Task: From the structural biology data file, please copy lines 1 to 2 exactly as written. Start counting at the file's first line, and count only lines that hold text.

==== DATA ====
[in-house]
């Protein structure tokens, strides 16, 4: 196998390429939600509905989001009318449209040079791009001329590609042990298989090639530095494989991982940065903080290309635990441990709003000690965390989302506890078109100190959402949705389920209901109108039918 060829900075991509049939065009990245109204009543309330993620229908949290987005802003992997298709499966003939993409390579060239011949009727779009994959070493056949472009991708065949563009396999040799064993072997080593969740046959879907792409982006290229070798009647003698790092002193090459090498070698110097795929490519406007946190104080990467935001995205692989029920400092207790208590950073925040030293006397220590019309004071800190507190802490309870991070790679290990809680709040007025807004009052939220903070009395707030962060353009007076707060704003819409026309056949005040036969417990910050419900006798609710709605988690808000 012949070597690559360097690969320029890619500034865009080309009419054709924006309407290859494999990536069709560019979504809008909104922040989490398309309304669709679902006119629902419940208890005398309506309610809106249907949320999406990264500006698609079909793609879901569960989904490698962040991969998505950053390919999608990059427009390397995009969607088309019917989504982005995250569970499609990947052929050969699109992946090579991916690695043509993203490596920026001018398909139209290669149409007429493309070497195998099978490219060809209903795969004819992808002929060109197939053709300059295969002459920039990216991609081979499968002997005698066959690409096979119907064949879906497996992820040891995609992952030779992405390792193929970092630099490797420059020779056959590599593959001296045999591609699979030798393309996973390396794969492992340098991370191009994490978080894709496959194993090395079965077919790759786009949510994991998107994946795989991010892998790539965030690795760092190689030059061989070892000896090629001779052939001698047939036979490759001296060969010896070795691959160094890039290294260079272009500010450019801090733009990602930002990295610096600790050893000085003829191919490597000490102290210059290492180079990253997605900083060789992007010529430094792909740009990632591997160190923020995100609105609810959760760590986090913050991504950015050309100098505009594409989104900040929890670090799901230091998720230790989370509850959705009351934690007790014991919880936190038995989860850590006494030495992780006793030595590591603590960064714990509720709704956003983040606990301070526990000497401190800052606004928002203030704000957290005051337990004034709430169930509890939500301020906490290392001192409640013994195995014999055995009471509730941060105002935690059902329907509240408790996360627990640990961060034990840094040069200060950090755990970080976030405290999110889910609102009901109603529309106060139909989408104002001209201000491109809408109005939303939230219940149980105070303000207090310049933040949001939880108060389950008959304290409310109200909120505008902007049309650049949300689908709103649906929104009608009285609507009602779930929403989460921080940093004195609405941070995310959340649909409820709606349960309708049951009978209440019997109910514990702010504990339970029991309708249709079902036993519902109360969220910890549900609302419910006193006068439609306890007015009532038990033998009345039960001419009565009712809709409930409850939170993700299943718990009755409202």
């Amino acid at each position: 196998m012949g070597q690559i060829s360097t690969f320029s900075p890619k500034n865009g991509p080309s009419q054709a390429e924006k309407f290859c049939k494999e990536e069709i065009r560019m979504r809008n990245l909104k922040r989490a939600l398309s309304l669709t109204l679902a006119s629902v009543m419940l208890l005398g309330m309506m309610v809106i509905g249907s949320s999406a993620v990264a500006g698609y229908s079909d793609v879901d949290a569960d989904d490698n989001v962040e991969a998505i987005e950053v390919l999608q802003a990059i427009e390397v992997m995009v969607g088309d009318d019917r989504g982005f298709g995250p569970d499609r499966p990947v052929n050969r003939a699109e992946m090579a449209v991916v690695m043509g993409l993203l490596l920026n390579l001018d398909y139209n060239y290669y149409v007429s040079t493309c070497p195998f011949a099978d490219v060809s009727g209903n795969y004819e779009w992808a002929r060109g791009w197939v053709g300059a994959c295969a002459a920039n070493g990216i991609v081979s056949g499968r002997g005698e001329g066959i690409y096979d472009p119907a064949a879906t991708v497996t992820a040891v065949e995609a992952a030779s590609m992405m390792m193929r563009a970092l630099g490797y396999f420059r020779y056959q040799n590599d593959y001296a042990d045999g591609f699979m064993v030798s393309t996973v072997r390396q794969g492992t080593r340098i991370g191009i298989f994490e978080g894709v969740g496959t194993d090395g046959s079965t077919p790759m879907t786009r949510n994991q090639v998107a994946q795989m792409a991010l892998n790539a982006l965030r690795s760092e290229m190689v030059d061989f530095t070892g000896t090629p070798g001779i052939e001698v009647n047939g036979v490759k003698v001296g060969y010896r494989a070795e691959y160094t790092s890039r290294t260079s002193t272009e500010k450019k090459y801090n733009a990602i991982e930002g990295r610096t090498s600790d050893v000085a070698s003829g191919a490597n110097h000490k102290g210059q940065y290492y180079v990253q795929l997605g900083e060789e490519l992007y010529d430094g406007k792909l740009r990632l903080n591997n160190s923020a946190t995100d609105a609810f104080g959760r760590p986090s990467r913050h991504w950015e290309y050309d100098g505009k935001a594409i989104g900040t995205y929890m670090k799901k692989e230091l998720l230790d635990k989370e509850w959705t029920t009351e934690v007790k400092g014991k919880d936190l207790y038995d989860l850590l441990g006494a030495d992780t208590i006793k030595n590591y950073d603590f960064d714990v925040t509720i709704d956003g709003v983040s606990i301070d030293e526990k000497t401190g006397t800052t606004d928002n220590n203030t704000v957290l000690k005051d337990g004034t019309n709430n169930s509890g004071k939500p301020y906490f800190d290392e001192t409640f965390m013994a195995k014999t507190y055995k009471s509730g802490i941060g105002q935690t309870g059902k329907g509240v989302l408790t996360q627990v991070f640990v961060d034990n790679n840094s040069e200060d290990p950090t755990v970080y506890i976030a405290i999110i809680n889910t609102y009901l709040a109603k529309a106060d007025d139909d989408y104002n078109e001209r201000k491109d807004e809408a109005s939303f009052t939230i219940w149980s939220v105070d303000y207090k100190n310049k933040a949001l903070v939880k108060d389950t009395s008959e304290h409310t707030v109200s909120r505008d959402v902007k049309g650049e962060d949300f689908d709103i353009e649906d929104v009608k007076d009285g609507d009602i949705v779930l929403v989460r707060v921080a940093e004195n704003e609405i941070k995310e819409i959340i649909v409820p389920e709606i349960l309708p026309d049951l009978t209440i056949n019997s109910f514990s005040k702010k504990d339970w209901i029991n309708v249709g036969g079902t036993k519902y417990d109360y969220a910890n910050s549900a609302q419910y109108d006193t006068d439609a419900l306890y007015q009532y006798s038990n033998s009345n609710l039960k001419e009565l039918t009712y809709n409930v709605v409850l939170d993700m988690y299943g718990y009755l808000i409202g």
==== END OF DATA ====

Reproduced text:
[in-house]
């Protein structure tokens, strides 16, 4: 196998390429939600509905989001009318449209040079791009001329590609042990298989090639530095494989991982940065903080290309635990441990709003000690965390989302506890078109100190959402949705389920209901109108039918 060829900075991509049939065009990245109204009543309330993620229908949290987005802003992997298709499966003939993409390579060239011949009727779009994959070493056949472009991708065949563009396999040799064993072997080593969740046959879907792409982006290229070798009647003698790092002193090459090498070698110097795929490519406007946190104080990467935001995205692989029920400092207790208590950073925040030293006397220590019309004071800190507190802490309870991070790679290990809680709040007025807004009052939220903070009395707030962060353009007076707060704003819409026309056949005040036969417990910050419900006798609710709605988690808000 012949070597690559360097690969320029890619500034865009080309009419054709924006309407290859494999990536069709560019979504809008909104922040989490398309309304669709679902006119629902419940208890005398309506309610809106249907949320999406990264500006698609079909793609879901569960989904490698962040991969998505950053390919999608990059427009390397995009969607088309019917989504982005995250569970499609990947052929050969699109992946090579991916690695043509993203490596920026001018398909139209290669149409007429493309070497195998099978490219060809209903795969004819992808002929060109197939053709300059295969002459920039990216991609081979499968002997005698066959690409096979119907064949879906497996992820040891995609992952030779992405390792193929970092630099490797420059020779056959590599593959001296045999591609699979030798393309996973390396794969492992340098991370191009994490978080894709496959194993090395079965077919790759786009949510994991998107994946795989991010892998790539965030690795760092190689030059061989070892000896090629001779052939001698047939036979490759001296060969010896070795691959160094890039290294260079272009500010450019801090733009990602930002990295610096600790050893000085003829191919490597000490102290210059290492180079990253997605900083060789992007010529430094792909740009990632591997160190923020995100609105609810959760760590986090913050991504950015050309100098505009594409989104900040929890670090799901230091998720230790989370509850959705009351934690007790014991919880936190038995989860850590006494030495992780006793030595590591603590960064714990509720709704956003983040606990301070526990000497401190800052606004928002203030704000957290005051337990004034709430169930509890939500301020906490290392001192409640013994195995014999055995009471509730941060105002935690059902329907509240408790996360627990640990961060034990840094040069200060950090755990970080976030405290999110889910609102009901109603529309106060139909989408104002001209201000491109809408109005939303939230219940149980105070303000207090310049933040949001939880108060389950008959304290409310109200909120505008902007049309650049949300689908709103649906929104009608009285609507009602779930929403989460921080940093004195609405941070995310959340649909409820709606349960309708049951009978209440019997109910514990702010504990339970029991309708249709079902036993519902109360969220910890549900609302419910006193006068439609306890007015009532038990033998009345039960001419009565009712809709409930409850939170993700299943718990009755409202």